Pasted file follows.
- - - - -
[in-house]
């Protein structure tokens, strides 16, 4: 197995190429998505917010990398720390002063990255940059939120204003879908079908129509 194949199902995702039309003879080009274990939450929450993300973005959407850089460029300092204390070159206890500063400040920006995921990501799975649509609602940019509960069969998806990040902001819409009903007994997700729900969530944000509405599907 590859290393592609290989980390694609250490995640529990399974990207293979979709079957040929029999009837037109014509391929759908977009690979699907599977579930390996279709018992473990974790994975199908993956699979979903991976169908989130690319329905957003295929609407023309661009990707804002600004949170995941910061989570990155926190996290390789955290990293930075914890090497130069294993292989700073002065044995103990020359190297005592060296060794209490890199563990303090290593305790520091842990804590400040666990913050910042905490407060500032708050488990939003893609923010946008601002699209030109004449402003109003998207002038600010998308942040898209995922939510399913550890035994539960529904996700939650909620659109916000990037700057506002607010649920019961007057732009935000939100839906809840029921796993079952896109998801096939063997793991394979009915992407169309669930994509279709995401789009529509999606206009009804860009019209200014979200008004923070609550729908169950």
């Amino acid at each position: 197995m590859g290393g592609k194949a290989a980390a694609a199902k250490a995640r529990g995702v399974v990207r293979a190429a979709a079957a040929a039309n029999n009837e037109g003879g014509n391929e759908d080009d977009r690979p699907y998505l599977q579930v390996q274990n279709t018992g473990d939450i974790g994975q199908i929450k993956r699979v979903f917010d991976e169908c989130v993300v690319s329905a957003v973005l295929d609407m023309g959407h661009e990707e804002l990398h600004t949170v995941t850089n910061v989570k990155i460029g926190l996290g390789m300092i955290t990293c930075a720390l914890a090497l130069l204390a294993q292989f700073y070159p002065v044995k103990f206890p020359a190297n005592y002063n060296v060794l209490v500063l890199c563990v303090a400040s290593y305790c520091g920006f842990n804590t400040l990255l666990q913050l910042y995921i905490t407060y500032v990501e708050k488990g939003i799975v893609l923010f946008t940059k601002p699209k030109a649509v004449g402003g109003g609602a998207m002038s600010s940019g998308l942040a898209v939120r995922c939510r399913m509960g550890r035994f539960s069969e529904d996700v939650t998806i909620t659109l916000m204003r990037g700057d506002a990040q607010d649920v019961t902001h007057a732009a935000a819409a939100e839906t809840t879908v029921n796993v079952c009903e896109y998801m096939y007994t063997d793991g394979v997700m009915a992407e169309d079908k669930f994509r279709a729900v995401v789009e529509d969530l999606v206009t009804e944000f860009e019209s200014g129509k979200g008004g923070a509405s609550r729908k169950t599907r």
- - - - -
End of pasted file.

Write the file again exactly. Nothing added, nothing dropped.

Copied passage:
[in-house]
């Protein structure tokens, strides 16, 4: 197995190429998505917010990398720390002063990255940059939120204003879908079908129509 194949199902995702039309003879080009274990939450929450993300973005959407850089460029300092204390070159206890500063400040920006995921990501799975649509609602940019509960069969998806990040902001819409009903007994997700729900969530944000509405599907 590859290393592609290989980390694609250490995640529990399974990207293979979709079957040929029999009837037109014509391929759908977009690979699907599977579930390996279709018992473990974790994975199908993956699979979903991976169908989130690319329905957003295929609407023309661009990707804002600004949170995941910061989570990155926190996290390789955290990293930075914890090497130069294993292989700073002065044995103990020359190297005592060296060794209490890199563990303090290593305790520091842990804590400040666990913050910042905490407060500032708050488990939003893609923010946008601002699209030109004449402003109003998207002038600010998308942040898209995922939510399913550890035994539960529904996700939650909620659109916000990037700057506002607010649920019961007057732009935000939100839906809840029921796993079952896109998801096939063997793991394979009915992407169309669930994509279709995401789009529509999606206009009804860009019209200014979200008004923070609550729908169950």
């Amino acid at each position: 197995m590859g290393g592609k194949a290989a980390a694609a199902k250490a995640r529990g995702v399974v990207r293979a190429a979709a079957a040929a039309n029999n009837e037109g003879g014509n391929e759908d080009d977009r690979p699907y998505l599977q579930v390996q274990n279709t018992g473990d939450i974790g994975q199908i929450k993956r699979v979903f917010d991976e169908c989130v993300v690319s329905a957003v973005l295929d609407m023309g959407h661009e990707e804002l990398h600004t949170v995941t850089n910061v989570k990155i460029g926190l996290g390789m300092i955290t990293c930075a720390l914890a090497l130069l204390a294993q292989f700073y070159p002065v044995k103990f206890p020359a190297n005592y002063n060296v060794l209490v500063l890199c563990v303090a400040s290593y305790c520091g920006f842990n804590t400040l990255l666990q913050l910042y995921i905490t407060y500032v990501e708050k488990g939003i799975v893609l923010f946008t940059k601002p699209k030109a649509v004449g402003g109003g609602a998207m002038s600010s940019g998308l942040a898209v939120r995922c939510r399913m509960g550890r035994f539960s069969e529904d996700v939650t998806i909620t659109l916000m204003r990037g700057d506002a990040q607010d649920v019961t902001h007057a732009a935000a819409a939100e839906t809840t879908v029921n796993v079952c009903e896109y998801m096939y007994t063997d793991g394979v997700m009915a992407e169309d079908k669930f994509r279709a729900v995401v789009e529509d969530l999606v206009t009804e944000f860009e019209s200014g129509k979200g008004g923070a509405s609550r729908k169950t599907r």